If you have children with your ex-spouse, co-parenting is a big part of your life. It doesn’t mean you have to communicate with your ex as you did in the past, but it’s critical that you remain on the same page for the well-being of your children.

You hope that you never come face-to-face with a co-parenting disagreement, but you’re pretty sure this will happen at some point. Fortunately, when you plan in advance, you may be able to hedge these off before they come to light.

Here are some of the most common causes of co-parenting disagreements:

  • Parenting style: You parent one way, but your ex parents another. Even if it annoys you, there’s nothing you can do to change it. The best strategy is to discuss your concerns with your ex in the hope of finding common ground.
  • Scheduling: For example, you’re the type who likes to follow a schedule down to every last detail. Your ex, however, is looser with their schedules, which can be a large source of frustration.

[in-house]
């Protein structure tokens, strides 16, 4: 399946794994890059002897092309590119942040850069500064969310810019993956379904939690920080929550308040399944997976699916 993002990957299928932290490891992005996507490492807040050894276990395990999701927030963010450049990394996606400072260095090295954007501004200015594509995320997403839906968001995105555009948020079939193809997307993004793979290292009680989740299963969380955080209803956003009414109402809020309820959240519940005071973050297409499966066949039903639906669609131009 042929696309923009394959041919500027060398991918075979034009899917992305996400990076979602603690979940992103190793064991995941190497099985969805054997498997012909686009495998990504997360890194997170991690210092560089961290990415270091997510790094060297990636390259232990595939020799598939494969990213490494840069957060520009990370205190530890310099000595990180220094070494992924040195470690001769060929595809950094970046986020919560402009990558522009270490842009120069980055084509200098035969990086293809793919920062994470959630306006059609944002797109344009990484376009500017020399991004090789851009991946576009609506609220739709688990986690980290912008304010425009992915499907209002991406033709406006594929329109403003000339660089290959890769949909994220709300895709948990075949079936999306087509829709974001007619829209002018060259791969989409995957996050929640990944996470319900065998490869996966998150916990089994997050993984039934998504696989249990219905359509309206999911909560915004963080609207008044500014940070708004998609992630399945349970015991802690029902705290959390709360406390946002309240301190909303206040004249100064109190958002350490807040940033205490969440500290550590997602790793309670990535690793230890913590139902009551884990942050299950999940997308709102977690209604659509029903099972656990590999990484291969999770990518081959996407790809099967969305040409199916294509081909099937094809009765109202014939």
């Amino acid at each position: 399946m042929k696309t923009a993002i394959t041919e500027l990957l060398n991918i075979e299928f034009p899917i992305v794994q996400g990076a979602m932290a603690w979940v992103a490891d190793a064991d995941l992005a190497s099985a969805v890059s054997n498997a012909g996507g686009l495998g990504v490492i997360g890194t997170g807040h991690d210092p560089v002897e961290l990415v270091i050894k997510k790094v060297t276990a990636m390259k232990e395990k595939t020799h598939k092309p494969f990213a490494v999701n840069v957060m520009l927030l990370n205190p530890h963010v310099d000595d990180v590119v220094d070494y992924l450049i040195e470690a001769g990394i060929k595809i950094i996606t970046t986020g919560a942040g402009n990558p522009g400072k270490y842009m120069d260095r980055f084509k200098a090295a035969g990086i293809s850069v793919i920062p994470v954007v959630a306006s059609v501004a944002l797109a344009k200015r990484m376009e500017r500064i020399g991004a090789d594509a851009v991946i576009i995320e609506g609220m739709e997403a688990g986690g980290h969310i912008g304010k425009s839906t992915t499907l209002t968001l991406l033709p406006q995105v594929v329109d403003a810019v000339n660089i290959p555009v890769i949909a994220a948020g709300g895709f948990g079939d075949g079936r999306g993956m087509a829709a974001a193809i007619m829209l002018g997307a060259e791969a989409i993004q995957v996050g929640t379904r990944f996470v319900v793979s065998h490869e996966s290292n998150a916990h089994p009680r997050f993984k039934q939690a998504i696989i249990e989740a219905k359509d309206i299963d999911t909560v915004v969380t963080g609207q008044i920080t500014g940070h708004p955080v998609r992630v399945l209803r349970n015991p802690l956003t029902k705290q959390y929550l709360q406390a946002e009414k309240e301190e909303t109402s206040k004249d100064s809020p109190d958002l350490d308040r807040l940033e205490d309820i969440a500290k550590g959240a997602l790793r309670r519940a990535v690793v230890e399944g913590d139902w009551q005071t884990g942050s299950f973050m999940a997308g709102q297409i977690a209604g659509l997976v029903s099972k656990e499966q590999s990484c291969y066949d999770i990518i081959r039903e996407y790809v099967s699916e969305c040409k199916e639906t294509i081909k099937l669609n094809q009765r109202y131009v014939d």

• Putting your children in the middle: Even if you do your best to keep your children out of your divorce, your ex may continually stick them in the middle. A common example of this is them telling your children that you were the cause of the divorce. Not only does it cause friction between you and your ex, but your children may begin to look at you unfavorably.
  • Lack of flexibility: If both parents are flexible, it’s much easier to get along post-divorce. For instance, if your ex requests a change to an upcoming visit, look into ways to accommodate them. Even if it means altering your schedule, being flexible can help keep the peace.

You should never expect things to go as planned with co-parenting, as there are a variety of potential disagreements lurking around every corner. At some point, you won’t see eye-to-eye and an argument will ensue.

If your ex makes things difficult by ignoring the court-approved parenting agreement and visitation schedule, look into your legal rights for requesting a modification. It may be the best way to protect your parenting time with your children in the future.